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Vote quirk gives Sweden Democrats extra seats

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Vote quirk gives Sweden Democrats extra seats
Sweden Democrat leader Jimmie Åkesson celebrates his party's election success. Photo: Lars Pehrson/SvD/TT
12:07 CEST+02:00
The Sweden Democrats, who became the third largest party in Sunday's election, have learned they will get two more seats than expected due to a quirk in the country's election system.

The nationalist party is already seen to have been the biggest winner in an election that pushed Prime Minister Fredrik Reinfeldt's centre-right coalition from government and left Social Democrat head Stefan Löfven struggling to build a new stable coalition.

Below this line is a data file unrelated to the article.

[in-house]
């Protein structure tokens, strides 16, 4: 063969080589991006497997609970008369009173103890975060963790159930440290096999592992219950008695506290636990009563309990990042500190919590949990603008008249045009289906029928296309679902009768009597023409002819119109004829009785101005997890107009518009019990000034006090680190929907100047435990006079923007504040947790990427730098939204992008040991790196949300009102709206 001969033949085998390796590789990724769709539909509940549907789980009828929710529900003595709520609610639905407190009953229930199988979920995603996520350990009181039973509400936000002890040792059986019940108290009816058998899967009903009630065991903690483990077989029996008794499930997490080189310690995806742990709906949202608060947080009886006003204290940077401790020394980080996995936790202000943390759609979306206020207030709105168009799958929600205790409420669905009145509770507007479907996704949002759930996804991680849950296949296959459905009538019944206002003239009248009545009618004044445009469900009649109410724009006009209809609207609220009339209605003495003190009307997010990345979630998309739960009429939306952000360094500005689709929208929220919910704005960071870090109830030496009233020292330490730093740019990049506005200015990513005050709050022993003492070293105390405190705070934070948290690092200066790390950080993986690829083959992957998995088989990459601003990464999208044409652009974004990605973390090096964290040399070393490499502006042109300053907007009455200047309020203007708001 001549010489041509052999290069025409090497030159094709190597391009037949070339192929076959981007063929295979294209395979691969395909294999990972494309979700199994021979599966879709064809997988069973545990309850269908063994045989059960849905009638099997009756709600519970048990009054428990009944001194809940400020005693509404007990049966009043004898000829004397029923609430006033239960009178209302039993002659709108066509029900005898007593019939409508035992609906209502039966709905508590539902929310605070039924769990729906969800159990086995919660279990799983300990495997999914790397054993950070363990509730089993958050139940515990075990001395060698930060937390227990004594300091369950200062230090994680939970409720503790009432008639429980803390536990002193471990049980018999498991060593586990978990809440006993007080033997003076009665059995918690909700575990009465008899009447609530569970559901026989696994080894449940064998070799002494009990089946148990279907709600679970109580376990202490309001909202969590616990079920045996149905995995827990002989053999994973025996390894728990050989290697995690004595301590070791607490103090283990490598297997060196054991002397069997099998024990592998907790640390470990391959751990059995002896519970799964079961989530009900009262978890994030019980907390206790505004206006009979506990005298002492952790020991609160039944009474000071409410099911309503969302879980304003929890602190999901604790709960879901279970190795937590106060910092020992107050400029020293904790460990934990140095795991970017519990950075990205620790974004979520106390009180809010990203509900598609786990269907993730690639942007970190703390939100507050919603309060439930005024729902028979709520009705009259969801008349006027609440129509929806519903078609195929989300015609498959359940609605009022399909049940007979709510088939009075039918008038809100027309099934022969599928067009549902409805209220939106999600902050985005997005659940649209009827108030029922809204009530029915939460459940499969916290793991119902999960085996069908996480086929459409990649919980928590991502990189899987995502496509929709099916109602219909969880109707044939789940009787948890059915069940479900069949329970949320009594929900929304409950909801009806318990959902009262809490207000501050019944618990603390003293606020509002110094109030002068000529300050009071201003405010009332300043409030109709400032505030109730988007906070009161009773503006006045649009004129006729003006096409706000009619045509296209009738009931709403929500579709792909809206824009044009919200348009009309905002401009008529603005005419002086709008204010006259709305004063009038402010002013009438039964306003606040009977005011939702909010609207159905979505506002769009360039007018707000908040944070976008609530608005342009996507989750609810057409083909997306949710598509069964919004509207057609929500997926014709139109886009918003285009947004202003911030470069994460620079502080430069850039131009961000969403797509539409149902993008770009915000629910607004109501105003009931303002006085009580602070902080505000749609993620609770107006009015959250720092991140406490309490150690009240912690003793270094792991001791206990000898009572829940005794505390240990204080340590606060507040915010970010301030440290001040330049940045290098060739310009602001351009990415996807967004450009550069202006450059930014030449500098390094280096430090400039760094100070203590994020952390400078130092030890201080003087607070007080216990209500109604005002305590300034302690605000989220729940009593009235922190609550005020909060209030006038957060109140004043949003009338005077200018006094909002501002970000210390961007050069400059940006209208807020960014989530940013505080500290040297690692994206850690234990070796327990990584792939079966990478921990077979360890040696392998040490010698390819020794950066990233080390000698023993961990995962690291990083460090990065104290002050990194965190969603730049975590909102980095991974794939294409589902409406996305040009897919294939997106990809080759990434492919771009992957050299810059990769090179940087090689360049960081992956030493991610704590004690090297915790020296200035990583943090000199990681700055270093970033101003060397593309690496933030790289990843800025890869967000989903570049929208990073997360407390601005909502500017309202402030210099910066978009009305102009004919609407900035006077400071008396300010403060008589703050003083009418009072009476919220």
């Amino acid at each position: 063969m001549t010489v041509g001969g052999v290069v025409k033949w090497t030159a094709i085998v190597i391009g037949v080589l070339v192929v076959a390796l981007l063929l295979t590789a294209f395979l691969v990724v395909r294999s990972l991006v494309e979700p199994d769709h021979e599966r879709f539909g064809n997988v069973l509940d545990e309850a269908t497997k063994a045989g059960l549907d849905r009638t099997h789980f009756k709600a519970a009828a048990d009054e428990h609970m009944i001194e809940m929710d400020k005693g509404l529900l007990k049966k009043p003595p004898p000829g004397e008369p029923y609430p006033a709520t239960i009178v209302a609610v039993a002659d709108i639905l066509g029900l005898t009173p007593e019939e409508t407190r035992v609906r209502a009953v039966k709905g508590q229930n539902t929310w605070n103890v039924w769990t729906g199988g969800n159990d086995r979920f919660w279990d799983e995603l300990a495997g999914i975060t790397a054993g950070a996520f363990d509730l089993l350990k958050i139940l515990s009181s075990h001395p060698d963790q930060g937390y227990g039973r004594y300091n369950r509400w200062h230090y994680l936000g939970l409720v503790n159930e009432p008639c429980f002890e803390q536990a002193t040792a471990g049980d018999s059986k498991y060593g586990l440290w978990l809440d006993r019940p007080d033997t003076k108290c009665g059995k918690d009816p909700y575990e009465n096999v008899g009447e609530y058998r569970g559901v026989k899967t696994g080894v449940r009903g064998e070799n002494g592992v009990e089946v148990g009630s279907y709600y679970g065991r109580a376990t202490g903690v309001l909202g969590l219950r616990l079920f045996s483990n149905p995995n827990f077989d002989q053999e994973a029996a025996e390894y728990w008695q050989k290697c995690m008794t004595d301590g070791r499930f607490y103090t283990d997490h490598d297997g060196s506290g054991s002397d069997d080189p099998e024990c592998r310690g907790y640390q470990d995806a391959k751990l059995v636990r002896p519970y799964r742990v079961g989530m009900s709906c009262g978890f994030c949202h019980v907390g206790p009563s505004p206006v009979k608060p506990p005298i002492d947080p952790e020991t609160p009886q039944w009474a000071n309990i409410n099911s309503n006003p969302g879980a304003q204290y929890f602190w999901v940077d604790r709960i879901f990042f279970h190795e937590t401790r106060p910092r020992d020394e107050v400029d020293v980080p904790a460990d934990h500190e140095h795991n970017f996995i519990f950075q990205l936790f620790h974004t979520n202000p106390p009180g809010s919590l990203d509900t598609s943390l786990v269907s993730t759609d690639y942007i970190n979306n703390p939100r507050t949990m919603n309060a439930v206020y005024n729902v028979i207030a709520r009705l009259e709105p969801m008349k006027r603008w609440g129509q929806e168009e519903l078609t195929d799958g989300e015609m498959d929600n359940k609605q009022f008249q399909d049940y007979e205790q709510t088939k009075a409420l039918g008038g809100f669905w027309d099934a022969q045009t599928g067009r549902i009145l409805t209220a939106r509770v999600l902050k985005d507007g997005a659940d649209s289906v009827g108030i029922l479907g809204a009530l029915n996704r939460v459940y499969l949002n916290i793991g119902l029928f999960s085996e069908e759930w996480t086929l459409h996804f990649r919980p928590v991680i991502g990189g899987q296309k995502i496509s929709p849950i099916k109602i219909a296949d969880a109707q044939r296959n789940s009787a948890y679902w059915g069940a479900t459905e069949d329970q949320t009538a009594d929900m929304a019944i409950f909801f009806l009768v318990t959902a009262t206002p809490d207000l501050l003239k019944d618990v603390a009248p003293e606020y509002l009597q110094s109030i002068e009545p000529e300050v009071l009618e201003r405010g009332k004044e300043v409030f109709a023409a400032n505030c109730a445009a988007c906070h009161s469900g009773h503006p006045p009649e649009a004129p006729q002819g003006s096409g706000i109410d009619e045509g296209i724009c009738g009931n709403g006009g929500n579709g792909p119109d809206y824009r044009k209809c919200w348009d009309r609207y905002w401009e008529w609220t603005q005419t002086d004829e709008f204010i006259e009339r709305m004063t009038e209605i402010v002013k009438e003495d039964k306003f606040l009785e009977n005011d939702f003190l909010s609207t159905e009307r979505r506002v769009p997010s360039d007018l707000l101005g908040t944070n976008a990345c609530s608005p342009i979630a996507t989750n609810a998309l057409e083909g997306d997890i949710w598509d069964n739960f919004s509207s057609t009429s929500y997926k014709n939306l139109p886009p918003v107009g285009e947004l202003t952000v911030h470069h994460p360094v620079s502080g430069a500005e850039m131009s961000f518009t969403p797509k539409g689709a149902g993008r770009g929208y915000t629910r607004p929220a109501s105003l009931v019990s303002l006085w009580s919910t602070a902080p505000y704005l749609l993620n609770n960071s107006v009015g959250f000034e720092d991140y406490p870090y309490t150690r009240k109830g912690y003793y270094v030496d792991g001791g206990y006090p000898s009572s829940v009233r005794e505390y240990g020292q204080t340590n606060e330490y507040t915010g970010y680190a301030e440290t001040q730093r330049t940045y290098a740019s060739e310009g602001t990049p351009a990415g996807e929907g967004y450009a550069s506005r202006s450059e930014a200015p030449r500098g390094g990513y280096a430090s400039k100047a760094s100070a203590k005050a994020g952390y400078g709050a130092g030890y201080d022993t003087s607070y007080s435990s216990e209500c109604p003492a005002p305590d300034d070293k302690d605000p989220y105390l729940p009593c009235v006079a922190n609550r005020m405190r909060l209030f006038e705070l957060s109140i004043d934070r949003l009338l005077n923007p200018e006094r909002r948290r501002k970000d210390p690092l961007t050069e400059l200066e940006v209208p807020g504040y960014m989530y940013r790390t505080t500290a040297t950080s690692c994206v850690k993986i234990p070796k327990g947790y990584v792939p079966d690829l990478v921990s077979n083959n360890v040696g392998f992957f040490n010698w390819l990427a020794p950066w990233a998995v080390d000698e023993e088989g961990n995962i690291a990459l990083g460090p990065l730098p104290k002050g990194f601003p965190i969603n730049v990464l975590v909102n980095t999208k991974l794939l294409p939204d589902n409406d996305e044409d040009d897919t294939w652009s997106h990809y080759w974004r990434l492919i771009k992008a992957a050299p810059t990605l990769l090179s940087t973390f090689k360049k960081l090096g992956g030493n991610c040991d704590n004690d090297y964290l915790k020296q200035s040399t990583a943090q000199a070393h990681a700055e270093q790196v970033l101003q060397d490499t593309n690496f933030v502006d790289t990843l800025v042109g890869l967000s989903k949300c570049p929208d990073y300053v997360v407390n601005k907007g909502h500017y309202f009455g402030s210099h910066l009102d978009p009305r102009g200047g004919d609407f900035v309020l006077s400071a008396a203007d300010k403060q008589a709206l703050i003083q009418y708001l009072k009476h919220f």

The Sweden Democrats won 12.9 percent of the vote on Sunday and were expected to get 47 seats. But this will now be bumped up to 49 according to calculations from the Stockholm Mathematics Centre. 

How the Sweden Democrats went mainstream

The Sweden Democrats will take their seats at the expense of current Housing Minister Stefan Attefall (a Christian Democrat) as well as an as-yet unidentified Liberal Party member of parliament from Gothenburg, Dagens Nyheter reports. 

The seat allocation will be adjusted to ensure the Sweden Democrats get enough seats to reflect their overall share of the national vote, and not just seats for members elected directly in each constituency. 

A spokeswoman for the Swedish Election Authority told The Local she could not comment on the distribution of leveling seats until the final tally was presented on Saturday. 

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